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A Life Saving Transplant and a Gift of Thanks to the University of Maryland School of Medicine

Thursday, September 15, 2008

Bartley P. Griffith, MD
 Bartley P. Griffith, MD

Generous Gift from Grateful Lung Transplant Patient Creates Professorship
Bartley P. Griffith, MD, will be named the first Thomas E. and Alice Marie Hales Distinguished Professor at the University of Maryland School of Medicine. The professorship, to support research into thoracic transplant surgery, is the result of a generous $2.5 million gift from the Hales Family Foundation, founded by New York resident Thomas E. Hales and his wife, Alice Marie.

“Dr. Griffith saved my life,” says Mr. Hales, who underwent a successful double lung transplant last November at the University of Maryland Medical Center. The Hales created the professorship out of gratitude to Dr. Griffith for his skill and compassion in treating Mr. Hales. Dr. Griffith specializes in treating patients with the most severe heart and lung diseases.

“I was really at the point where I was not going to make it,” says Mr. Hales, the former Chairman and CEO of U.S.B. Holding Co. Inc., and its wholly owned subsidiary, Union State Bank.

“My gift is intended to draw attention to the quality of care I received from Dr. Griffith and the entire medical and surgical team at the University of Maryland,” Mr. Hales continues. “This professorship at the School of Medicine will support research to advance the field of thoracic surgery to the benefit of future patients.”

Before his transplant, Mr. Hales’ lungs had suffered from pulmonary fibrosis, a disease with unknown causes that results in scarring of the lung. As the lung tissue scars, it loses its ability to transfer oxygen into the bloodstream. There is no current treatment for the condition, other than transplant.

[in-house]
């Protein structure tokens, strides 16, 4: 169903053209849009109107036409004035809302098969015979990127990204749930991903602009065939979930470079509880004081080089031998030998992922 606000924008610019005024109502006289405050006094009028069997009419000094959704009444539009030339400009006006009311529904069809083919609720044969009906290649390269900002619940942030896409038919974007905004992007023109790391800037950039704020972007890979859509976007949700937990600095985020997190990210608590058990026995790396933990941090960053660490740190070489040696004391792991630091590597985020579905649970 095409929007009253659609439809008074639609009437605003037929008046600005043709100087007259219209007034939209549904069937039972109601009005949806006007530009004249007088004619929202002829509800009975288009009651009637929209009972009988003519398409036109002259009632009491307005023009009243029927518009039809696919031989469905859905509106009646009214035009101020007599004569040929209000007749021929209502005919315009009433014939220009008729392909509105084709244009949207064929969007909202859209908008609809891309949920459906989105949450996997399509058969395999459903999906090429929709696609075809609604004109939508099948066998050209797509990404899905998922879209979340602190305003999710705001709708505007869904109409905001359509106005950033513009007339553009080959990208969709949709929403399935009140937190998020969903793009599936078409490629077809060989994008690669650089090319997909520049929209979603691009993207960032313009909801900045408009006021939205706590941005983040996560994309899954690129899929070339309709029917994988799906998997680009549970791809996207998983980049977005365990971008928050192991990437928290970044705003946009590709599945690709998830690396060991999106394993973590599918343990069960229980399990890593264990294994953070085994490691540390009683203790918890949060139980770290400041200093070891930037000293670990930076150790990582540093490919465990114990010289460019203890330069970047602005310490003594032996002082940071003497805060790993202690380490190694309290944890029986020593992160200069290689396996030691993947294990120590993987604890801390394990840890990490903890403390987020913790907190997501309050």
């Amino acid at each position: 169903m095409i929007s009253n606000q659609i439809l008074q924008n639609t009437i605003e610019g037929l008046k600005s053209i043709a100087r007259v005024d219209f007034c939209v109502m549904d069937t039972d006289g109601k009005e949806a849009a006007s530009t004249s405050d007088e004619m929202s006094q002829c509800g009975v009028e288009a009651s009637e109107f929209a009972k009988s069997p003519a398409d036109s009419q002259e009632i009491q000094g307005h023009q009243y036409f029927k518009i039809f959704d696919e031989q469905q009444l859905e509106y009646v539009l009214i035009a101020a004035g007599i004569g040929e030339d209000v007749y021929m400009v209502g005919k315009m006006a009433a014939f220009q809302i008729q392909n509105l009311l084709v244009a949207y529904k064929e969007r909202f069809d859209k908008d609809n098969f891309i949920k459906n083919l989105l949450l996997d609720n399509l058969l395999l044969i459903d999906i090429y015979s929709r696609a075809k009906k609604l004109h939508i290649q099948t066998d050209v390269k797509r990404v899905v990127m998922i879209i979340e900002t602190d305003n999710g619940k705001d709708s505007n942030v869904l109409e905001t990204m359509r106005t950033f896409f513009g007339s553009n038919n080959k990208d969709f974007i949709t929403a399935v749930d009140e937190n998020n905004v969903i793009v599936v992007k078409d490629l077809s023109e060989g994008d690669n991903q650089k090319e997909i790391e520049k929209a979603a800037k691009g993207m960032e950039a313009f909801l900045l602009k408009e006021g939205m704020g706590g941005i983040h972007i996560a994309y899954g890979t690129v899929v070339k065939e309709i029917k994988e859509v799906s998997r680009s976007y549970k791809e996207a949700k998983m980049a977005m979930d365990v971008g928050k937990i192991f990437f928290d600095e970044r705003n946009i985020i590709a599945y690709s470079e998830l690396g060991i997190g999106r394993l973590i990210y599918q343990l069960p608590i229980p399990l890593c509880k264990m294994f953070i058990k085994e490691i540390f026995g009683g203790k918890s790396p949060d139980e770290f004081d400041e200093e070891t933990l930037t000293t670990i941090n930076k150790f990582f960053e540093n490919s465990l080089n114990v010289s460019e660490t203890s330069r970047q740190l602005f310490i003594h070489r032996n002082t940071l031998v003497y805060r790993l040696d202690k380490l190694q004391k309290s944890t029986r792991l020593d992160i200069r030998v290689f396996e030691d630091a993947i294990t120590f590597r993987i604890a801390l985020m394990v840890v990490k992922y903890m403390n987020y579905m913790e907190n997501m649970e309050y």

“The Hales’ gift will help advance the field of heart and lung transplantation by supporting even more cutting-edge science at the University of Maryland School of Medicine,” says E. Albert Reece, MD, PhD, MBA, vice president for medical affairs, University of Maryland, and The John Z. and Akiko K. Bowers Distinguished Professor and Dean, University of Maryland School of Medicine. “The School of Medicine is an established leader in cardiovascular research, and this gift will enhance that important scientific work.”

“The Hales’ gift places us a giant step closer to improving transplantation science to better assist patients with severe heart and lung conditions,” says Dr. Griffith. “I am grateful to them for their generosity and for this honor.”

Prior to Dr. Griffith’s arrival at the University of Maryland, he served as vice chairman of the Department of Surgery at the University of Pittsburgh School of Medicine, where he was also chief of Cardiothoracic Surgery and the Henry T. Bahnson Professor of Surgery.

Dr. Griffith was also the creator and director of the new internationally recognized McGowan Center for Artificial Organ Development, now known as the McGowan Institute for Regenerative Medicine, in Pittsburgh.